"Praise must also go to all the other engineers who work extremely hard back at Brize. Weekends off are a luxury and Saturday and Sunday are now generally referred to day six and day seven respectively!

"It's a great jet though and one that has been designed with the engineer in mind."

As we flew into Akrotiri, the slip crew is waiting to take the aircraft on to Kuwait. The crew is Flt Lt Simon McGarrigle, Flt Lt Tim Knight, Sgt Martin Kemp and Chf Tech Dave Van Tromp. 

The next stage is a reminder just how vast and inhospitable the Middle East deserts can be, with hours of flying over endless sands and mountains, only the occasional Bedouin camp breaking up the monotony.

As we approach Ali al Salem, the crew don their flak jackets and make appropriate precautions for a tactical approach. For such a large aircraft, the approach is much faster and dramatic than you would imagine.

Waiting to meet the Globemaster is Sgt Bob Adam and his team of movers, drawn from the UK Mobile Air Movements Squadron and auxiliaries from 4624 Squadron.

Bob said: "The C-17 is a great aircraft to work with and the loads are on a different scale to any other UK military aircraft we're used to.

"A quick turnaround requires good liaison with the loadmaster, but the design of the aircraft makes it a lot more user friendly."

In a draining heat and a dust-laden wind, the incoming freight is quickly unloaded and the operation is on to load up an astonishing line-up of pallets and armoured tracked vehicles. Scores of mini-tornados spinning by are a reminder of just how quickly the weather can turn in this part of the world.

Loadmaster Martin Kemp said: "We tend to fill up on the return and there's usually a fair number of passengers who are obviously eager to make use of some spare seats."

In a couple of hours, the inside of the aircraft has been filled and the look on the passengers' faces all bear the same desperate look of hope that the C-17 won't break down. The good news is that Globemasters rarely do and we're soon powering down the runway and away.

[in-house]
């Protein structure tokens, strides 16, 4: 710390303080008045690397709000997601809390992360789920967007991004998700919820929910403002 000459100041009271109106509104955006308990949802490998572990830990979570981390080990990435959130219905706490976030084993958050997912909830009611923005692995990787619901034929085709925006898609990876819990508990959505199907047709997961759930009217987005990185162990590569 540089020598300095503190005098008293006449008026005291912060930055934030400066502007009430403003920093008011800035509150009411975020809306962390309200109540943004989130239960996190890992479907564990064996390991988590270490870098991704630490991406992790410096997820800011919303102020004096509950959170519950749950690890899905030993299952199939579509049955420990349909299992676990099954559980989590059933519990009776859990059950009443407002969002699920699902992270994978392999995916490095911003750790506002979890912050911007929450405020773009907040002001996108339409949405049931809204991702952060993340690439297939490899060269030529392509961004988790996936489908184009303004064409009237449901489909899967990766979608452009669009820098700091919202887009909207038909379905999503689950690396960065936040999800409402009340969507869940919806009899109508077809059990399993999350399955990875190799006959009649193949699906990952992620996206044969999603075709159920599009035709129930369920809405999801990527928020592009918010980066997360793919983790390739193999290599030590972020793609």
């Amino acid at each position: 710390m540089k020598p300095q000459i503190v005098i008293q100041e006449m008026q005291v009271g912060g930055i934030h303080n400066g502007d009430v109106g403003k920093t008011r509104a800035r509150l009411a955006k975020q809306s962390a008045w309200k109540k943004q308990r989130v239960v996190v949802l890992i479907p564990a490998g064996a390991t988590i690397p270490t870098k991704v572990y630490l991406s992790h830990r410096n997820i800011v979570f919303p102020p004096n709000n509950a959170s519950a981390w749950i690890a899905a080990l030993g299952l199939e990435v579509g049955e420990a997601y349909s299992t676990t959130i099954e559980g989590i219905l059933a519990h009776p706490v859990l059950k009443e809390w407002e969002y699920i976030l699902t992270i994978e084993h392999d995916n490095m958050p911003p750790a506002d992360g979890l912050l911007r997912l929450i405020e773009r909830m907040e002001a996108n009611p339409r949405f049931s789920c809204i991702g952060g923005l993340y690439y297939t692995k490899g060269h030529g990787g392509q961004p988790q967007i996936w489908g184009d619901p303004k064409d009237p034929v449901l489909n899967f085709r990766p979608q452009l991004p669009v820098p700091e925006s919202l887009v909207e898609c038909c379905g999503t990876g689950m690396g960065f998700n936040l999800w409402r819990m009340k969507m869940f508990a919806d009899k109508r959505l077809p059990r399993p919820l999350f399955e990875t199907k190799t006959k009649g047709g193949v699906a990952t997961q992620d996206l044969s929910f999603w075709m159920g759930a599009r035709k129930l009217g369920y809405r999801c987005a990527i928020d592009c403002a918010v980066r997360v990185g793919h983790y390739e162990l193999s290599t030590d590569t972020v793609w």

At Akrotiri, Wg Cdr Brecht and his crew are ready to take over fly it on to Brize. For Flt Lt McGarrigle's crew, it means a welcome chance to rest in Cyprus before the next mission.

Wg Cdr Brecht said: "In about 12 hours, another C-17 will be completing the same run on to the Gulf detachments and so it goes on day after day. It is hard but we've got a job to do.

"It seems the customer, in this case the British military, have woken up to the capabilities of the C-17 and that just means busy days for everyone on the squadron until the commitment scales down."


From: Jack Riley, Urangan Qld., Australia
Date: 04 Jun 19:46
Subject: This is not a joke - it might come in handy for someone!


From F. Daniel Rochman MD

If everyone who gets this sends it to 10 people, you can bet that we'll save at least one life. 

Let's say it's 6:15 p.m. and you're driving home (alone of course), after an unusually hard day on the job. You're really tired, upset and frustrated. Suddenly you start experiencing severe pain in your chest that starts to radiate out into your arm and up into your jaw. You are only about five miles from the hospital nearest your home; unfortunately you don't know if you'll be able to make it that far.


You've been trained in CPR but the guy that taught the course neglected to tell you how to perform it on yourself. Since many people are alone when they suffer a heart attack, this article seemed to be in order. Without help, the person whose heart stops beating properly and who begins to feel faint, has only about 10 seconds left before losing consciousness.

However, these victims can help themselves by coughing repeatedly and very vigorously. A deep breath should be taken before each cough, and the cough must be deep and prolonged, as when producing sputum from deep inside the chest, and a cough must be repeated about every 2 seconds without let up until help arrives, or until the heart is felt to be beating normally again.